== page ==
44. Mag
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Old 02-15-2012, 01:45 AM   #1
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Default 44. Mag

Am 14 years old and weight 80-90 pounds and I want to shoot a 44. Mag anything I need to know

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Old 02-15-2012, 02:31 AM   #2
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This guy was a marine all his life and at the end of the video he said he didn't want to shoot the .44 mag a second time.
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Old 02-15-2012, 03:25 AM   #3
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Dont choke it to death. The 44 mag is really not that bad to shoot. It is a heavy gun as is suitable for its power level. I am not a big guy and did not have a problem with the Ruger Red Hawk I owned. A lot of people make it out to be more than it is. My daughter fired it with no problem and has shot her husbands S&W. My 13 year old grandson shot his dads S&W. His only problem was holding it up for more than a few shots at a time.

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Old 02-15-2012, 03:32 AM   #4
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Your bi line tells my you've done some wing shooting?

If you can handle a 12 G shotgun, you can handle a .44 Magnum.

And don't worry about what the former Marine said. Everyone knows real men join the Army and choose the Infantry.

Tack

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Old 02-15-2012, 12:43 PM   #5
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The 44 mag and 357 mag are both great rounds and no big deal to handle. Step up to 454 Casull or one of the Linebaugh rounds and you will have a slightly different experience. Just get a nice Ruger, S&W, etc., 44 mag and enjoy yourself.

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Old 02-15-2012, 05:44 PM   #6
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You can allways start with 44 special ammo. Atleast for the firt box full. keep your brass for reloading too. Sa revolvers tend to roll up in the hand. DA revolvers for the most part push back more than up and don't have the roll that a SA style revolver has. Grips can change how they feel to. A soft rubber grips on a DA will make holding on easier too and the 2 main grip makes offer very different designs. Like pachmayr and hogue.

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Old 02-16-2012, 12:33 AM   #7
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I think you need to be prepared for some serious recoil. I have a .357 Magnum and I always thought it kicked a lot. I recently bought a Ruger Super Blackhawk in .44 mag. My .44 mag kicks a lot more than my .357 mag, no comparison. I use full loads in both of these handguns. I am not trying to scare you but on more than one occasion I have seen a .44 mag pistol fly back and strike the shooter in the head because they were not prepared for he recoil.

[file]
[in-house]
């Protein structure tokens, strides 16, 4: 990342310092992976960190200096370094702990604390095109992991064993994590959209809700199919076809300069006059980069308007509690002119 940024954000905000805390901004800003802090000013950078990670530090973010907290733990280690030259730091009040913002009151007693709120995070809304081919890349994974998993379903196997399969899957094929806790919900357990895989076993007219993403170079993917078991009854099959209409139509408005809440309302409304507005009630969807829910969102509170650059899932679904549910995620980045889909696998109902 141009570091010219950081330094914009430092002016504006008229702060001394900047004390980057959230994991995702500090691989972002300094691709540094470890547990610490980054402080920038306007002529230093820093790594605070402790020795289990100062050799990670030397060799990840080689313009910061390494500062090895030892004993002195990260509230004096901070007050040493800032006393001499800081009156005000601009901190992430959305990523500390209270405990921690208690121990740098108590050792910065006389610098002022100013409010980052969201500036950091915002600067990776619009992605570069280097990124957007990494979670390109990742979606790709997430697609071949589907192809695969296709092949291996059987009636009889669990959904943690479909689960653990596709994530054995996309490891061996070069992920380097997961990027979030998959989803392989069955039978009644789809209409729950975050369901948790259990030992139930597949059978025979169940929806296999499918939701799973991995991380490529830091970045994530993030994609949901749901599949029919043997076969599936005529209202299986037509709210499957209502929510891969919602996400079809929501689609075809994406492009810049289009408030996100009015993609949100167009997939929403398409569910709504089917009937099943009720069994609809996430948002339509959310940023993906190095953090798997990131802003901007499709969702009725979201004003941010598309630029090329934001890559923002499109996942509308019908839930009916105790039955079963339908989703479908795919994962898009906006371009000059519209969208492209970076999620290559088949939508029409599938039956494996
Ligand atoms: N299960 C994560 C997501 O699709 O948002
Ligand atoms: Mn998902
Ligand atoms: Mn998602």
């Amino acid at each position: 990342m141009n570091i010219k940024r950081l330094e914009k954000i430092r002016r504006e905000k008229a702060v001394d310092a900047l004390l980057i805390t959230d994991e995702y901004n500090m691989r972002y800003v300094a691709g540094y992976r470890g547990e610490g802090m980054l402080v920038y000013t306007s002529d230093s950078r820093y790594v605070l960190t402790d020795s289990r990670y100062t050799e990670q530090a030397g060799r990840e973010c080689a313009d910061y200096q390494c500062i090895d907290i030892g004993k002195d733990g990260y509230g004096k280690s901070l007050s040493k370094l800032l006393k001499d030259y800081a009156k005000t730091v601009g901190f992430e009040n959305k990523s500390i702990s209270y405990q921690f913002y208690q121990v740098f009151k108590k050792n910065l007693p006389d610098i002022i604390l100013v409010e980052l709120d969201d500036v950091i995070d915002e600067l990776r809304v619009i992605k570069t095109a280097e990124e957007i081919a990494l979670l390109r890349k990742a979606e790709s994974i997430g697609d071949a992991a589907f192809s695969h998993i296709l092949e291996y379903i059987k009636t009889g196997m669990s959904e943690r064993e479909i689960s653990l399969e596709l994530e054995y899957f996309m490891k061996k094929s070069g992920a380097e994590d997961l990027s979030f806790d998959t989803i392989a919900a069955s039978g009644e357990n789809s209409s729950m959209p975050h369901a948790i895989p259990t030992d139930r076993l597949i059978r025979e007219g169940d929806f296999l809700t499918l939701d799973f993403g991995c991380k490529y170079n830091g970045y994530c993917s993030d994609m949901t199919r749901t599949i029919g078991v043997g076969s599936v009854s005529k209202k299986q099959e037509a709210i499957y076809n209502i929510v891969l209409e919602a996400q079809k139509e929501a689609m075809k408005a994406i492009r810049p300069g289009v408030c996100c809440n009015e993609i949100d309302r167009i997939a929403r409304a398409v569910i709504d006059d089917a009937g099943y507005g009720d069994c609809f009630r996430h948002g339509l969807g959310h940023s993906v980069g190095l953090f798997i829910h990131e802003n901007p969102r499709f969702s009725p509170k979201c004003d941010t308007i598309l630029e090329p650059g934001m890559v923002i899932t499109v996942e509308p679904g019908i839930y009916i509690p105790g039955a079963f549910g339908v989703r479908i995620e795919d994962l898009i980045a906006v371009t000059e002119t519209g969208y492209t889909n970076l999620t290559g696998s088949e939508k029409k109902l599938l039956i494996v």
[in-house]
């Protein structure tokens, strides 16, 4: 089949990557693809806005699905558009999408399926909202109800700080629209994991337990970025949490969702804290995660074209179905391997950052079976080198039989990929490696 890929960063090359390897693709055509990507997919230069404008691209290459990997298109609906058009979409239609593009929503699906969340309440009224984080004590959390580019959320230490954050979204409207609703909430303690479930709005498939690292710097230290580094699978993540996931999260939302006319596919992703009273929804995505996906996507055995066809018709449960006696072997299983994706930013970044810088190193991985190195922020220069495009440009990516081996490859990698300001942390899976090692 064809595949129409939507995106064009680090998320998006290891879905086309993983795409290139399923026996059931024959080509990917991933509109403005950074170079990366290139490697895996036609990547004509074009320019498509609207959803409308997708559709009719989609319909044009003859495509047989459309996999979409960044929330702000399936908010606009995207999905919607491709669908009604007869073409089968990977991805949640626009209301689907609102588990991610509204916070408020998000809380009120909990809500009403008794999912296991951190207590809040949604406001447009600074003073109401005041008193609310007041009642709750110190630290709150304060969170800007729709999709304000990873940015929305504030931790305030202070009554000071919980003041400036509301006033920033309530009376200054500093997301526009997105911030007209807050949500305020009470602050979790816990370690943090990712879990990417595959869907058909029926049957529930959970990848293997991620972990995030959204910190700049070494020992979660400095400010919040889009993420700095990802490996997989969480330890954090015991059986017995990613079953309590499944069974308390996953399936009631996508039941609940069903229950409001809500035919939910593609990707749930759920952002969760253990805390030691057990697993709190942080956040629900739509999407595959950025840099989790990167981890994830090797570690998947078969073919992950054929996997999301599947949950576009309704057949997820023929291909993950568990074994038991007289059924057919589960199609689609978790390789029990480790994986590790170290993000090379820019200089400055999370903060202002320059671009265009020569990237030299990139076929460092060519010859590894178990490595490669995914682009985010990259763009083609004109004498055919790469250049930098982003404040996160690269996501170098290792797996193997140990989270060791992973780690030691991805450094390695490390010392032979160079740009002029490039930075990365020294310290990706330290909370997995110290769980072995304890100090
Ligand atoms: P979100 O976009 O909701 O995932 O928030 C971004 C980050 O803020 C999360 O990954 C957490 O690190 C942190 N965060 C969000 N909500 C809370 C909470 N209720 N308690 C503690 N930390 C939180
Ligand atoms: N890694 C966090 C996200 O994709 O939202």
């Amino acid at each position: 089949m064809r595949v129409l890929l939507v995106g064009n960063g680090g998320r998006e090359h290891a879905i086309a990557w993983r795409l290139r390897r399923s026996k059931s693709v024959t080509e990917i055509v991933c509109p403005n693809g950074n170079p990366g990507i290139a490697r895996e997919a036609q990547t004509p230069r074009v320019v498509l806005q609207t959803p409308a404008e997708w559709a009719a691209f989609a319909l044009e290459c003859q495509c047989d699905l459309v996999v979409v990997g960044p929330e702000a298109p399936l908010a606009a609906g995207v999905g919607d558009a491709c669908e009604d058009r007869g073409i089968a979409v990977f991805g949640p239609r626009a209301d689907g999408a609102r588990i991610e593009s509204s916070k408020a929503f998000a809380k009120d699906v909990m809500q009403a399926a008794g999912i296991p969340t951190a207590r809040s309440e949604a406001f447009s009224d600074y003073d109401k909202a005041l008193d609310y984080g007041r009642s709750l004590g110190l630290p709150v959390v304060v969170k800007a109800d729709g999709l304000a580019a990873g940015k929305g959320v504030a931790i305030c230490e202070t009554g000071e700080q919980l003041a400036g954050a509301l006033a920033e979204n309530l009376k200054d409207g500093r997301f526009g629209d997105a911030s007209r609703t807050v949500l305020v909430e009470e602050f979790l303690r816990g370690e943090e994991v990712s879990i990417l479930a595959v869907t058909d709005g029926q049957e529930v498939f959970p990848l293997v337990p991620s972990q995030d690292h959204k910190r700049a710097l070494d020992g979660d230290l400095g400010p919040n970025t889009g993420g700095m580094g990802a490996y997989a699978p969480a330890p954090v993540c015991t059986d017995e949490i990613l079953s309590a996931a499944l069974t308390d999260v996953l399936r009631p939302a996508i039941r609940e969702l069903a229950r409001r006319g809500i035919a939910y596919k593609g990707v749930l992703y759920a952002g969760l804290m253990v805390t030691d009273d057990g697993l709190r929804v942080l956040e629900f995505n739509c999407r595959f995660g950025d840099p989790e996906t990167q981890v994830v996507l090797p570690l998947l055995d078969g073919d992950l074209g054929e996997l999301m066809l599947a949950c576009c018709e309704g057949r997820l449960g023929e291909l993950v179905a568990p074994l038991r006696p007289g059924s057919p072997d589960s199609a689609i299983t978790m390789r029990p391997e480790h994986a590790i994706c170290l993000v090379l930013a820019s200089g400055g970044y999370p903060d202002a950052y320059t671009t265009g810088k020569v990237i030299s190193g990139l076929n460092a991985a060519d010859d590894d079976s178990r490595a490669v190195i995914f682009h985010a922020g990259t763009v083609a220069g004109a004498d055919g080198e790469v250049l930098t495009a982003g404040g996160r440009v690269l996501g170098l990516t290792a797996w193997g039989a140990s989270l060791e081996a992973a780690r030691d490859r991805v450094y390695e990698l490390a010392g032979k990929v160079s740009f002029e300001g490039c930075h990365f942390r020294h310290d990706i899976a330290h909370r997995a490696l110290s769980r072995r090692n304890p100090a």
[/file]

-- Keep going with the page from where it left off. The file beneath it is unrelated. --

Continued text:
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Old 02-16-2012, 12:39 AM   #8
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Quote:
This guy was a marine all his life and at the end of the video he said he didn't want to shoot the .44 mag a second time.
Actually, R. Lee Ermey was a a Marine for 11 years before receiving a medical discharge. Although he is a combat verteran, I have never seen any indication that he is an accomplished shooter, let alone one that has experience with heavily recoiling handguns. Judging by the fact that his left hand came completely off of the grip, and the way the gun recoiled, I would guess that he has either never shot truly powerful handguns, or that he was putting on a bit of a show for the camera. Either way, it is not representative of the level of recoil and it's effect on the shooter when proper shooting techniques are employed.

My nephew has been shooting since he was quite young, has been taught how to properly position his body and how to grip the gun to dissipate recoil. He is now 16 years old, and not above average in size, but has shot many heavy recoiling handguns for several years. Get some good instruction and start with milder loads before trying the heavy hitters. Dealing with recoil is learned, and it has little to do with physical size or strength.

JW
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Old 02-16-2012, 01:01 AM   #9
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I think he was just on his toes and not holding the gun tight. It's definitely got a little kick, but I'd imagine his reaction had more to do with being off balance.

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Old 02-16-2012, 01:27 AM   #10
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A 44's recoil has a lot to do with barrel length. If its one of those 2 inch Alaskan deals use it for a boat anchor. An 8-9 inch barrel shoots pretty nice but you still want to hold on real snug. Specials is a good idea to start. As always, saftey first then enjoy.

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